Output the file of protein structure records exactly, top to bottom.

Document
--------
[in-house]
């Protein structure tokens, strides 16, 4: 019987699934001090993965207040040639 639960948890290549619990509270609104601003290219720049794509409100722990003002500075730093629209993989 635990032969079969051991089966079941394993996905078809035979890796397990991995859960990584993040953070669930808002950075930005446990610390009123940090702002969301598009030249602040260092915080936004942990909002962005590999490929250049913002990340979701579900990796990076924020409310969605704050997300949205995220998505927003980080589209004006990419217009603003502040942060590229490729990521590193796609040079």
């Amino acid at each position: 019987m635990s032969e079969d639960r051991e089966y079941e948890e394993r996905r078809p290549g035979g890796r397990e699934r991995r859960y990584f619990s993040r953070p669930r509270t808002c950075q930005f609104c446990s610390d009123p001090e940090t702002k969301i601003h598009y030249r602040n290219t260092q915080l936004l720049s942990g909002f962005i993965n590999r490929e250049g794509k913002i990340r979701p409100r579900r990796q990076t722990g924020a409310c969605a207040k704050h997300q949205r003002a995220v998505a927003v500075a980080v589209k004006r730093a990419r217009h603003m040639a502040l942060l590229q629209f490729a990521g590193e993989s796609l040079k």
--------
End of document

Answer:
[in-house]
């Protein structure tokens, strides 16, 4: 019987699934001090993965207040040639 639960948890290549619990509270609104601003290219720049794509409100722990003002500075730093629209993989 635990032969079969051991089966079941394993996905078809035979890796397990991995859960990584993040953070669930808002950075930005446990610390009123940090702002969301598009030249602040260092915080936004942990909002962005590999490929250049913002990340979701579900990796990076924020409310969605704050997300949205995220998505927003980080589209004006990419217009603003502040942060590229490729990521590193796609040079």
């Amino acid at each position: 019987m635990s032969e079969d639960r051991e089966y079941e948890e394993r996905r078809p290549g035979g890796r397990e699934r991995r859960y990584f619990s993040r953070p669930r509270t808002c950075q930005f609104c446990s610390d009123p001090e940090t702002k969301i601003h598009y030249r602040n290219t260092q915080l936004l720049s942990g909002f962005i993965n590999r490929e250049g794509k913002i990340r979701p409100r579900r990796q990076t722990g924020a409310c969605a207040k704050h997300q949205r003002a995220v998505a927003v500075a980080v589209k004006r730093a990419r217009h603003m040639a502040l942060l590229q629209f490729a990521g590193e993989s796609l040079k």